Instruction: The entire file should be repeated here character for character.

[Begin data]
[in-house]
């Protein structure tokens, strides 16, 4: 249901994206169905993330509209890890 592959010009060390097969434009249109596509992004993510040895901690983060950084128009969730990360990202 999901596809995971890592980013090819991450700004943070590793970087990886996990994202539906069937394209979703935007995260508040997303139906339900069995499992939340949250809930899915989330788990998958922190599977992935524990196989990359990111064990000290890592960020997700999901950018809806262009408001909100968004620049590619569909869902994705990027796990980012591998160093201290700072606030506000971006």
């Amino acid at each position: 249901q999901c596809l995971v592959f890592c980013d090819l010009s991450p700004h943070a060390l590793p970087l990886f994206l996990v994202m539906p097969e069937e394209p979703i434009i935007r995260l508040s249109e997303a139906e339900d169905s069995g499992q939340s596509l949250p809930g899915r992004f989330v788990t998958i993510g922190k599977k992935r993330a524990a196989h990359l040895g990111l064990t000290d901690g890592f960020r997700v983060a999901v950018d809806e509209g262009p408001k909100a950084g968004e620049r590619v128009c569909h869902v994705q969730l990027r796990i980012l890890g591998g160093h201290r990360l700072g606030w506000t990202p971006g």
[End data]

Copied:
[in-house]
């Protein structure tokens, strides 16, 4: 249901994206169905993330509209890890 592959010009060390097969434009249109596509992004993510040895901690983060950084128009969730990360990202 999901596809995971890592980013090819991450700004943070590793970087990886996990994202539906069937394209979703935007995260508040997303139906339900069995499992939340949250809930899915989330788990998958922190599977992935524990196989990359990111064990000290890592960020997700999901950018809806262009408001909100968004620049590619569909869902994705990027796990980012591998160093201290700072606030506000971006």
């Amino acid at each position: 249901q999901c596809l995971v592959f890592c980013d090819l010009s991450p700004h943070a060390l590793p970087l990886f994206l996990v994202m539906p097969e069937e394209p979703i434009i935007r995260l508040s249109e997303a139906e339900d169905s069995g499992q939340s596509l949250p809930g899915r992004f989330v788990t998958i993510g922190k599977k992935r993330a524990a196989h990359l040895g990111l064990t000290d901690g890592f960020r997700v983060a999901v950018d809806e509209g262009p408001k909100a950084g968004e620049r590619v128009c569909h869902v994705q969730l990027r796990i980012l890890g591998g160093h201290r990360l700072g606030w506000t990202p971006g």